Printed with an introduction in Churchill, 1967, q.v. for a discussion of sources and the suggestion that this is Newton's own translation. Dobbs (Janus Faces, 272) considers it to be a translation from the French Bibliothèque des philosophes (1672-8), and dates the translation late 1680s/early 1690s but considers the table of contents (f. 1r) to have been added in the late 1690s if not later. The main text (ff. 4r-12r) originally belonged after f. 2v of Keynes Ms. 28 (see Dobbs, Janus Faces, 272) but had been separated from it before the Sotheby sale, possibly by Newton himself. See H84 for Newton's copy of the Latin edition of the text, and H221 for his copy of the Bibliothèque des philosophes.

[77]

Translation [by Newton?] of a treatise on transmutation by 'Hermes Trismegistus'.

f. 1r 'The contents of ye 7 Chapters'.

f. 1v Brief Latin notes from Zetzner's Theatrum Chemicum.

ff. 4r-12r The translated text.

f. 12v Partial draft letter, undated and with no indication of addressee, on mathematics.

[78] 20 pp. on 12 ff. of which two blank.

[79]

mainly in English

[80]

Includes references to 'Raymundus' [Ramón Lull], Ferrar, Avicenna, Sendivogius, Flamel, Zetzner's Theatrum Chemicum, 'Philalethes' and others.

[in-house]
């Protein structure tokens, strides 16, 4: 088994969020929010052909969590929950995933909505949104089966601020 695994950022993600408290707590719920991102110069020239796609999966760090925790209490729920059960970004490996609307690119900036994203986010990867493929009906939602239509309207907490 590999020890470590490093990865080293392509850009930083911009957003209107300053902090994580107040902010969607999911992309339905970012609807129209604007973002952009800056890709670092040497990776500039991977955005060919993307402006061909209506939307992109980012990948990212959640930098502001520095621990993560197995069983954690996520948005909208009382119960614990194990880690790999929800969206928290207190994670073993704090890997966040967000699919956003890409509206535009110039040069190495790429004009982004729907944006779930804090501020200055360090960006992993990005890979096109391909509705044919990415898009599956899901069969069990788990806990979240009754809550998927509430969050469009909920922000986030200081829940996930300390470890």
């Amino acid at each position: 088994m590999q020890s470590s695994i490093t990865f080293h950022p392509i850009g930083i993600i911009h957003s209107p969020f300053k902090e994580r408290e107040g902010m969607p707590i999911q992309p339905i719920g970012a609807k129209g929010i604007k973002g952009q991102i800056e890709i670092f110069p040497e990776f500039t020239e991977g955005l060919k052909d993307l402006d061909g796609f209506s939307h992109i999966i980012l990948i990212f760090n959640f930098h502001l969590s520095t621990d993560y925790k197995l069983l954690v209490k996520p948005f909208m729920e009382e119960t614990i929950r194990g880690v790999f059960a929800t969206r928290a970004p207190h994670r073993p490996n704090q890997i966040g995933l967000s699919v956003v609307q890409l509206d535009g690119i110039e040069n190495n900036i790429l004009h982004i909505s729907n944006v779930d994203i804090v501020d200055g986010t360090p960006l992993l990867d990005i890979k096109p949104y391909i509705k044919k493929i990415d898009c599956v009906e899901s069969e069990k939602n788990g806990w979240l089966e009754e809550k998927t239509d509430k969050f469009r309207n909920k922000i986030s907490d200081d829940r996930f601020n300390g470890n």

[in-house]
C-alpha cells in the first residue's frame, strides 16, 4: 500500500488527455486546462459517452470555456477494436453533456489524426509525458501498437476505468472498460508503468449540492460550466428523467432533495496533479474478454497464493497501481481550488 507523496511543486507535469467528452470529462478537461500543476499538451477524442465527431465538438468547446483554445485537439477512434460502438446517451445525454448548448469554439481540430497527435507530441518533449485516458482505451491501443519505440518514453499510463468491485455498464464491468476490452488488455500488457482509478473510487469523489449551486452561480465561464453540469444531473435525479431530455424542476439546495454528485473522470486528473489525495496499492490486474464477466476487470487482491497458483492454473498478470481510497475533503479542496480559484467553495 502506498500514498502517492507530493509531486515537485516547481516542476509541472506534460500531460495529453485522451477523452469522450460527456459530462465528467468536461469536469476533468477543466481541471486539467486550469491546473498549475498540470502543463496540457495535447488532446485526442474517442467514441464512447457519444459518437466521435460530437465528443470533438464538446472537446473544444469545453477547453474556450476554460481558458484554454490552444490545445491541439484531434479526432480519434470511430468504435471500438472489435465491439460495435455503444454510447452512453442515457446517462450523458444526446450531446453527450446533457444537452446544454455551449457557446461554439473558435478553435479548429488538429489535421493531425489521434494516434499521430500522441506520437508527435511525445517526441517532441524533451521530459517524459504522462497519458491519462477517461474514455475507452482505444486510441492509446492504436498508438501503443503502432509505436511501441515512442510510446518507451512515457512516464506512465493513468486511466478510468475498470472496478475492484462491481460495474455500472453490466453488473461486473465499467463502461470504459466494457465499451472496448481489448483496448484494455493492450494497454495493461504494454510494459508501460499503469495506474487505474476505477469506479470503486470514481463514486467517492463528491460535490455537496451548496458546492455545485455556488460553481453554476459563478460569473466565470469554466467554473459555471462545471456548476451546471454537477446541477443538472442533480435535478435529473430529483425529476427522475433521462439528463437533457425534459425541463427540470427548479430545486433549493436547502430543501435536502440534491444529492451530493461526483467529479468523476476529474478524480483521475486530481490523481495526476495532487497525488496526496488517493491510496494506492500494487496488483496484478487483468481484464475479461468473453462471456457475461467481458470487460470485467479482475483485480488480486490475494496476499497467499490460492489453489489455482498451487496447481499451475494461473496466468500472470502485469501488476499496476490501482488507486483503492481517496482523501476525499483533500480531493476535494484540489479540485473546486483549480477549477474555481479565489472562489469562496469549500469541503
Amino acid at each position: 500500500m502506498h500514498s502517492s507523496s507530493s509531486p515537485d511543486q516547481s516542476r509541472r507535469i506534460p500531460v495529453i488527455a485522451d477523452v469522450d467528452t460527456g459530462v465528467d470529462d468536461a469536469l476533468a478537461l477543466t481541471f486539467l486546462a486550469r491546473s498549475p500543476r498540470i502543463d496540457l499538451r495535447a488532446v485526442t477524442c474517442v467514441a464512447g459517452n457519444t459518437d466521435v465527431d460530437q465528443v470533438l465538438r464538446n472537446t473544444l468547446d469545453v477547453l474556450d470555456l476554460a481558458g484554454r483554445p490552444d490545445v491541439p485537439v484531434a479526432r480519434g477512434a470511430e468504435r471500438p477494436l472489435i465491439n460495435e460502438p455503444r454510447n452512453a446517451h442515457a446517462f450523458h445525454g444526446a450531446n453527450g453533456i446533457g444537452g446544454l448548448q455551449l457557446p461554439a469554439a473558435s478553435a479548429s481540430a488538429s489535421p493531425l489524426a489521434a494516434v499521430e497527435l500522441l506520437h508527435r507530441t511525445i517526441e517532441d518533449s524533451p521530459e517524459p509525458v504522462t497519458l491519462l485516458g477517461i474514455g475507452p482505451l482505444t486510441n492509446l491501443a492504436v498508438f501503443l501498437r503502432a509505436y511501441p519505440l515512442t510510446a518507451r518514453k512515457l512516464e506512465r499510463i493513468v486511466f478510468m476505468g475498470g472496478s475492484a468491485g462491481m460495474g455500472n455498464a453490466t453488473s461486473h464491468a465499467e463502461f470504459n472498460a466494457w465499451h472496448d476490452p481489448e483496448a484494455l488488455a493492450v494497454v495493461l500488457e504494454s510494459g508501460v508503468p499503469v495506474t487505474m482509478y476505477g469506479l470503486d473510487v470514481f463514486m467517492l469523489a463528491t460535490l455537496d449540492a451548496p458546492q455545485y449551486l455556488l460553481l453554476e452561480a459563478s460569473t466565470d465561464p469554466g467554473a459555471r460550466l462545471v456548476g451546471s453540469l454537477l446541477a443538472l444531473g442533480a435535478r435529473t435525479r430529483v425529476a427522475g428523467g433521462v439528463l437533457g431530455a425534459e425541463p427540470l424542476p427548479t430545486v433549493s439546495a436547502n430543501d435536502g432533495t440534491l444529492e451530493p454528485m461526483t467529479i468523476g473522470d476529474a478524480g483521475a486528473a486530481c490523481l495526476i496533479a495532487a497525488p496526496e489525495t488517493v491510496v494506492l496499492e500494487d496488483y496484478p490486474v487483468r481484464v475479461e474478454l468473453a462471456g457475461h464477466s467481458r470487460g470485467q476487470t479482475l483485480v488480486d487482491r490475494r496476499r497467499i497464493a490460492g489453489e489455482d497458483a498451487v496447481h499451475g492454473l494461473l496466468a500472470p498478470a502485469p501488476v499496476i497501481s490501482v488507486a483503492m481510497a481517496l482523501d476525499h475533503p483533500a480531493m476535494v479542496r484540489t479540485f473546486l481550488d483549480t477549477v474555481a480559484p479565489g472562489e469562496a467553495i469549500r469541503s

[81] 17 pp. on 10 ff.

[82]

mainly in Latin with some English

[83]

See H1608, H90-H91, H221 for the works cited as Newton's sources.

[84]

A dialogue between 'Aros' and 'Maria', the sister of Moses, in which she replies to his queries about acquiring alchemical wisdom. Concludes with the note 'Extat hoc opus in Theat Chem Vol 5 & Vol 6 p 479 [i.e. Lazarus Zetzner's Theatrum Chemicum (1659-61): it is in fact only in vol. 6] & Arte Aurif. vol. 1 et in Bibliotheca Gallica' [i.e. Bibliothèque des philosophes (1672-8): it is in vol. 1].

[85] 4 pp. on 3 ff. of which one blank.

[86]

in Latin

[87]

See also Keynes Ms. 27.

[88]

f. 1r 'Tabula Smaragdina': another copy of the Latin excerpt from 'Hermes Trismegistus' reproduced in Keynes Ms. 28, with the [correct] page reference 'Theatr. Chym. Vol. 1 pag 362', followed by other excerpts on transmutation from Zetzner's Theatrum Chemicum.

f. 2r 'Hieroglyphica Planetarum': notes, principally from Lull, Maier and Flammel, on astronomico-alchemical symbolism.

[89] 4 pp. on 3 ff. of which one blank.

[90]

in Latin

[91]

The first sheet contains a brief alchemical recipe in another hand, copied out again in Newton's. The second has a Latin extract from Basil Valentine on distillation, followed by a related recipe in English, all in Newton's hand.

[92] 2 pp. on 2 ff.

[93]

in English and Latin

© 2020 The Newton Project

Professor Rob Iliffe
Director, AHRC Newton Papers Project

Scott Mandelbrote,
Fellow & Perne librarian, Peterhouse, Cambridge

Faculty of History, George Street, Oxford, OX1 2RL - newtonproject@history.ox.ac.uk